A burgeoning creative zone, providing a forum for community artists and enthusiasts, and a platform where ideas can be performed, displayed and developed. Together with its tenants, AxleWorks will continually strive and encourage the natural evolution of the Gananoque downtown district to inspire locals and visitors across the globe.
Partners Zachary Treanor and Shannon Yates play an active role as owners in what is known now as Axleworks. The mission is to develop 21 King Street as the trade area’s premier arts, culture, and heritage precinct.
Zachary is a Director of Marketing and Integrated Services within the healthcare industry, while Shannon comes from an IT background; she was a manager responsible for the operations of many high volume websites in the financial industry.
Together, they bring a wealth of experience to the business; they have strategic planning experience coupled with strong project and people management skills. Both have managed and owned various service industry related venues including: restaurants, rock climbing facilities, boat cruise events, charity events, and theatre production.
21/23 King Street East
Exit 645 off the 401
South on Stone Street,
Right on King Street.
The large stone commercial unit situated in the heart of Gananoque was built over 100 years ago, and serves today as a vivid reminder of the town’s industrial heritage.
The building was head office to Gananoque Spring and Axle. It all started in Gananoque, where the company's ancestors, D. F. Jones & Company and the Gananoque Spring Manufacturing Company (not surprisingly, made springs for horse-drawn vehicles) paths met in 1913. Gananoque Spring Manufacturing Company Ltd.(1860) was incorporated in 1876, and in 1884 amalgamated with Byers Brothers & Co., manufacturers of axles, as Gananoque Spring & Axle Company. Today, the GS&A exists as the Ontario Steel Company in Milton, ON.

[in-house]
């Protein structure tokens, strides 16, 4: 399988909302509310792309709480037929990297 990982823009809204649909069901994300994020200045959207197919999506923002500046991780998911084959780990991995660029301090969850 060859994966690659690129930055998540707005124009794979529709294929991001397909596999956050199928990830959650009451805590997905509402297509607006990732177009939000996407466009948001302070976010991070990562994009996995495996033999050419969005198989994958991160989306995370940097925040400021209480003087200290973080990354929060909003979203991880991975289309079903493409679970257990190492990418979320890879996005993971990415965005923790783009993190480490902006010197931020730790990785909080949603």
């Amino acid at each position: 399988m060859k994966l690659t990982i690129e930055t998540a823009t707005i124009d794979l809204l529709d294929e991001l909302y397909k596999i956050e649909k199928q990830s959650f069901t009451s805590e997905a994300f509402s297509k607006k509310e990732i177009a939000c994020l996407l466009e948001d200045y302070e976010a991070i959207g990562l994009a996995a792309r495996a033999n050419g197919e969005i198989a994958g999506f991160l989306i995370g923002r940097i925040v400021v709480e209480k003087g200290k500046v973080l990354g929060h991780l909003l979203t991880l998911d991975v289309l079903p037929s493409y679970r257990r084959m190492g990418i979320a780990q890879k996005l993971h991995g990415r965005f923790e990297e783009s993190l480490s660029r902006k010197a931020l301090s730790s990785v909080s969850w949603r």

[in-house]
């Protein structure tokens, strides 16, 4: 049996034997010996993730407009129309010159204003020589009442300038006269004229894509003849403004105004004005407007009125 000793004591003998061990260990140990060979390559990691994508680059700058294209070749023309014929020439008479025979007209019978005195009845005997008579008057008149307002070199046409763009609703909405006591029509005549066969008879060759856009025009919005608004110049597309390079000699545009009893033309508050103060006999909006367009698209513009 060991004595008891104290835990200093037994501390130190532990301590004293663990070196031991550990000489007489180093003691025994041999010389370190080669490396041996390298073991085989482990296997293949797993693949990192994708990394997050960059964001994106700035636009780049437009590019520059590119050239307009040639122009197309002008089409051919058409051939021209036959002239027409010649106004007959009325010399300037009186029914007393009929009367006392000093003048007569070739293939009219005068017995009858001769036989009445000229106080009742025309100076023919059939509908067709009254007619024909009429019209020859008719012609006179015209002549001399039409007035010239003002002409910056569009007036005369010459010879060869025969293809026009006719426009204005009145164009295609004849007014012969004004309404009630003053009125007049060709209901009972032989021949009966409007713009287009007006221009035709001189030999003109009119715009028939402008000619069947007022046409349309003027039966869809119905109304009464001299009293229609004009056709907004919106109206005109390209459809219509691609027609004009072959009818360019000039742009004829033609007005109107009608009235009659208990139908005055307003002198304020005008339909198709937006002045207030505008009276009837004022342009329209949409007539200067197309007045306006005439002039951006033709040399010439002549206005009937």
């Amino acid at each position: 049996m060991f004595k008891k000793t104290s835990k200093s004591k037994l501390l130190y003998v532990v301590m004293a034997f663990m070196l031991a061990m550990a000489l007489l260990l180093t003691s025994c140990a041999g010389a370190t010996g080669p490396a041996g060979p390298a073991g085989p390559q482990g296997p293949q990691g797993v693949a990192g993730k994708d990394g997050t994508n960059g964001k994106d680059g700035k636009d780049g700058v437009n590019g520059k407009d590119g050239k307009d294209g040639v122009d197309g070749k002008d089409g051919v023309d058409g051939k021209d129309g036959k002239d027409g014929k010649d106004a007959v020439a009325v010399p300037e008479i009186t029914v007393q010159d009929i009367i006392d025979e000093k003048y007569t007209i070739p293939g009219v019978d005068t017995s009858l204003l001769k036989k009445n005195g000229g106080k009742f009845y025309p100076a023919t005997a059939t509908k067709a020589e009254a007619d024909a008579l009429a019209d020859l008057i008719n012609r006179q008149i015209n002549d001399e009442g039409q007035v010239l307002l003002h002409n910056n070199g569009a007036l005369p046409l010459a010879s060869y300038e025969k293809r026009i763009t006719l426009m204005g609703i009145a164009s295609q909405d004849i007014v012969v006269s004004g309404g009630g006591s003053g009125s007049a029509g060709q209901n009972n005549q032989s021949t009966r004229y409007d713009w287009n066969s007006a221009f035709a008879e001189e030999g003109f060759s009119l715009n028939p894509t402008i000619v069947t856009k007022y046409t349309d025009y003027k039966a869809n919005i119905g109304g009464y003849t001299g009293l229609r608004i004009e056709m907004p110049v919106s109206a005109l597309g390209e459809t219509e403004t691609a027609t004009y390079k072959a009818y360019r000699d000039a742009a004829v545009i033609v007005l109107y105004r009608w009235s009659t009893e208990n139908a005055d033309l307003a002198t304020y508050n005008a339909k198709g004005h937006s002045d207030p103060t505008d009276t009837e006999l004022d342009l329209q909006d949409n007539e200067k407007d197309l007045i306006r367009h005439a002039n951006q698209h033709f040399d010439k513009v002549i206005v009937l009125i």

In 1960 John L. Russell opened Beaver Hall Antiques Ltd. in Gananoque. In 1970-1971 he and partner and Brenner moved the store to 21 King Street. Russell's focus was Canadiana, and his particular interests lay in Canadian silver and early Canadian portraits. Russell was called upon to lend items for the Canada Pavilion at Expo '67 in Montreal, and in 1980 received the Order of Canada. In 1981, he served as a member of the committee that helped select furniture for the Government of Canada's wedding gift to Prince Charles and Princess Diana.